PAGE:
The sleek, speedy cheetah is rapidly heading towards extinction according to a new study into declining numbers.
The report estimates that there are just 7,100 of the world’s fastest mammals now left in the wild.
Cheetahs are in trouble because they range far beyond protected areas and are coming increasingly into conflict with humans.
The authors are calling for an urgent re-categorisation of the species from vulnerable to endangered.
According to the study, more than half the world’s surviving cheetahs live in one population that ranges across six countries in southern Africa.
Cheetahs in Asia have been essentially wiped out. A group estimated to number less than 50 individuals clings on in Iran.
Because the cheetah is one of the widest-ranging carnivores, it roams across lands far outside protected areas. Some 77% of their habitat falls outside these parks and reserves.
As a result, the animal struggles because these lands are increasingly being developed by farmers and the cheetah’s prey is declining because of bushmeat hunting.
In Zimbabwe, the cheetah population has fallen from around 1,200 to just 170 animals in 16 years, with the main cause being major changes in land tenure.
Researchers involved with the study say that the threats facing the fabled predator have gone unnoticed for far too long.
“Given the secretive nature of this elusive cat, it has been difficult to gather hard information on the species, leading to its plight being overlooked,” said Dr Sarah Durant, from the Zoological Society of London, UK, and the report’s lead author.
“Our findings show that the large space requirements for the cheetah, coupled with the complex range of threats faced by the species in the wild, mean that it is likely to be much more vulnerable to extinction than was previously thought.”
Another of the big concerns about cheetahs has been the illegal trafficking of cubs, fuelled by demand from the Gulf states, as reported by the BBC earlier this year.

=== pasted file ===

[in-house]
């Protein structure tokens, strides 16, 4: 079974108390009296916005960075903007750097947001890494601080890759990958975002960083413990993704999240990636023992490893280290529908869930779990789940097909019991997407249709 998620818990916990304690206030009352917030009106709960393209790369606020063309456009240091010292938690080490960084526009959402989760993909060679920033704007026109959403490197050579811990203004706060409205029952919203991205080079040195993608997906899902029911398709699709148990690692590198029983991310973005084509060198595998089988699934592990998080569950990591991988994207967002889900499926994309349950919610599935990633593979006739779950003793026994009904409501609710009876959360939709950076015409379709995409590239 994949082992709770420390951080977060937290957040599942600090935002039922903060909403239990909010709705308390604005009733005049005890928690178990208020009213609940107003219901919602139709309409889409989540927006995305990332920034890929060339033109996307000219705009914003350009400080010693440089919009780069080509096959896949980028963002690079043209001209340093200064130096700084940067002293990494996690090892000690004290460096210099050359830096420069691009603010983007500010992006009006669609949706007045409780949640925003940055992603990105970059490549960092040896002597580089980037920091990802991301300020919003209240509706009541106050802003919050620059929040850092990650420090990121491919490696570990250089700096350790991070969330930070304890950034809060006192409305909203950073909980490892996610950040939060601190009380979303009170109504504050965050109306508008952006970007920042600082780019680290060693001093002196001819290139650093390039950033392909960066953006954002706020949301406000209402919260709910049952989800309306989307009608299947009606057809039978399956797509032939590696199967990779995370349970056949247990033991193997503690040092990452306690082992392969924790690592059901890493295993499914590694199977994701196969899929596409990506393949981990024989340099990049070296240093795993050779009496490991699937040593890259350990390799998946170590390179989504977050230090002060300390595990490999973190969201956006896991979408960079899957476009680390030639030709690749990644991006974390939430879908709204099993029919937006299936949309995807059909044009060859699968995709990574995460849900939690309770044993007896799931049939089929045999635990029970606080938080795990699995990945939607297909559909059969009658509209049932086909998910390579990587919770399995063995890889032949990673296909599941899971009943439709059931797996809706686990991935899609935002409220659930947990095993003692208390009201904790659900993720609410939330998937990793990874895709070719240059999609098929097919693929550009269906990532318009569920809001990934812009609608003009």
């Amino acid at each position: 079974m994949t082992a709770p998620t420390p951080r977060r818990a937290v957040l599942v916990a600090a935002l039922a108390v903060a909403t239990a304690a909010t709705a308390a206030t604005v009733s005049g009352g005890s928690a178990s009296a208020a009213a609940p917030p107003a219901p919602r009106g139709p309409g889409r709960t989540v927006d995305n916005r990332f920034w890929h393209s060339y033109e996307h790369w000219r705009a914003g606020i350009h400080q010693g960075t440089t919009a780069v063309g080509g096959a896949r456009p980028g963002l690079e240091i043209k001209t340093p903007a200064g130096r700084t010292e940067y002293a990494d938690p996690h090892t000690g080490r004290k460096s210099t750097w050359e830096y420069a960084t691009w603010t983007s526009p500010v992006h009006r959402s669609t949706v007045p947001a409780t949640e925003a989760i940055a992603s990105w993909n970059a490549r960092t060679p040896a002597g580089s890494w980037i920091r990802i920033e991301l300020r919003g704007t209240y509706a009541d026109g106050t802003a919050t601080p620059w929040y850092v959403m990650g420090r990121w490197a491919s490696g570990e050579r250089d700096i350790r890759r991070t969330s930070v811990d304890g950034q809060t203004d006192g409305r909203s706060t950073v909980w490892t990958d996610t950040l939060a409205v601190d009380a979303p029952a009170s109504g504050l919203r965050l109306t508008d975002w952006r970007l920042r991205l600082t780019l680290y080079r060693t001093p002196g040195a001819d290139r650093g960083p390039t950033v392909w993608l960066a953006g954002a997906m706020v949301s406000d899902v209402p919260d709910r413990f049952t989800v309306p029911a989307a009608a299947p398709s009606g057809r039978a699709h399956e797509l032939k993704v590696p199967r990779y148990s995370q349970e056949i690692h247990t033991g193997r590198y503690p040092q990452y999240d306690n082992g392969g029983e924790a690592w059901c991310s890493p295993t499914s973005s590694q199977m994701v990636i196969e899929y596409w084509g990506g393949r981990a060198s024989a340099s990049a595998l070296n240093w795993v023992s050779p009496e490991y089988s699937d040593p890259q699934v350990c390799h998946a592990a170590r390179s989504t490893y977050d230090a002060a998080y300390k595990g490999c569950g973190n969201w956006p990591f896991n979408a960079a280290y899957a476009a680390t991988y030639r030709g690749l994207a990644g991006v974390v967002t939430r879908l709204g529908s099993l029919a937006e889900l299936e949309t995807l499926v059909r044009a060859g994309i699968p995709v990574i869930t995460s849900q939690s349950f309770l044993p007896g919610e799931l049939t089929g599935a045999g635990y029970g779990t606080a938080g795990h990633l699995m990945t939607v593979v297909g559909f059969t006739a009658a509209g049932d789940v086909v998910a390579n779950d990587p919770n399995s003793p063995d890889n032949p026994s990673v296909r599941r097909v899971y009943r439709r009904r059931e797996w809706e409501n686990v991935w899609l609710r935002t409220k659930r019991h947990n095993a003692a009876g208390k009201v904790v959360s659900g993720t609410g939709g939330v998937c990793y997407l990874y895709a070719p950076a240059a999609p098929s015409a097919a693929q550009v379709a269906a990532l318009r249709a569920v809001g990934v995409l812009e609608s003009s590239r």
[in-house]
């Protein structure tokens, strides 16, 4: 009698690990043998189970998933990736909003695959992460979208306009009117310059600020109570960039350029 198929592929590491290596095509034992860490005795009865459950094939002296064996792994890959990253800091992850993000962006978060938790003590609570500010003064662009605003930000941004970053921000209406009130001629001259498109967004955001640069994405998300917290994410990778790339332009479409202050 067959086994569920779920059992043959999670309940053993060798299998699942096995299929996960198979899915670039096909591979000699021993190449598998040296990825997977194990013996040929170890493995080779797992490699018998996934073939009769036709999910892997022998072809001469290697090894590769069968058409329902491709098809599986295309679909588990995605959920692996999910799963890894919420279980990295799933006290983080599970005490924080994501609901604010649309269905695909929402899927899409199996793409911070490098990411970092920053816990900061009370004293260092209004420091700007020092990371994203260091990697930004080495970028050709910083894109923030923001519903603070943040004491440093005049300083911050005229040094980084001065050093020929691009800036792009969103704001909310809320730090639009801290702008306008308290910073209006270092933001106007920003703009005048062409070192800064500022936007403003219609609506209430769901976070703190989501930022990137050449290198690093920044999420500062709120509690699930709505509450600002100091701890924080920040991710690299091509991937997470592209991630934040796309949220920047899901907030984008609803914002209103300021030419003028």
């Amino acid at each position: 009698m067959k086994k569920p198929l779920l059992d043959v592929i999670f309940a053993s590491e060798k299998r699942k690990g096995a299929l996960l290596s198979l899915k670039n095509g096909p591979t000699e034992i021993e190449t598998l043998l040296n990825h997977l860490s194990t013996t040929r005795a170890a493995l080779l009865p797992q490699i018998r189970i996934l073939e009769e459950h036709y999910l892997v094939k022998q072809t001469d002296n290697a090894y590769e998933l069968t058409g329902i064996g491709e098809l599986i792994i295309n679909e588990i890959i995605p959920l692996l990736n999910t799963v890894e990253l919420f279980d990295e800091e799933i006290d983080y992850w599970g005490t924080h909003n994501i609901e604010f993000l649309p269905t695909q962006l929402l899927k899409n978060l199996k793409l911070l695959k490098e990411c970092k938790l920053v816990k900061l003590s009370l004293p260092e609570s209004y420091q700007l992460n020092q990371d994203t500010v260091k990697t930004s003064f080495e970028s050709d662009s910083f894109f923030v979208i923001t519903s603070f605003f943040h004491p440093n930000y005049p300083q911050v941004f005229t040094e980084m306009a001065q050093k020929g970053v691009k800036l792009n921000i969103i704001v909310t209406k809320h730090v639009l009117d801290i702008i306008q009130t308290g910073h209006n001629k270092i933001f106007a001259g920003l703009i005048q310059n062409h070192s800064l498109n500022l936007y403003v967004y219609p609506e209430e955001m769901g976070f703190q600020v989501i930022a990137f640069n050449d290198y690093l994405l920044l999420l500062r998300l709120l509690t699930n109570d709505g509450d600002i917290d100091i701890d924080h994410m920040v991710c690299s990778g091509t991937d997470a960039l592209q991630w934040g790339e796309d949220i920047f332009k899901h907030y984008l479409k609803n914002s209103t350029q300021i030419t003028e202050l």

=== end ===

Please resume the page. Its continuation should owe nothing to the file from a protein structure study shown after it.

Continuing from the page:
The young cats can fetch up to $10,000 on the black market. According to the Cheetah Conservation Fund, some 1,200 cheetah cubs are known to have been trafficked out of Africa over the past 10 years but around 85% of them died during the journey.
However if the species is to survive long term then urgent efforts must be made to tackle the wider question of protected areas and ranges.
The new study argues for a “paradigm shift in conservation”, moving away from the idea of just declaring an area to be protected and towards incorporating “incentive-based approaches”. This, in essence, means paying local communities to protect a species that many see as a dangerous predator.
“The take-away from this pinnacle study is that securing protected areas alone is not enough,” said Dr Kim Young-Overton from Panthera, another author on the report.
“We must think bigger, conserving across the mosaic of protected and unprotected landscapes that these far-reaching cats inhabit, if we are to avert the otherwise certain loss of the cheetah forever.”
To fully recognise the scale of the threat that the cheetah now faces, the report is calling on the International Union for the Conservation of Nature (IUCN) to change the categorisation of the fastest animal on its Red List from vulnerable to endangered.
This would help focus international conservation support on a species that the authors fear is heading for extinction at an increasing pace.
The report has been published in the journal Proceedings of the National Academy of Sciences.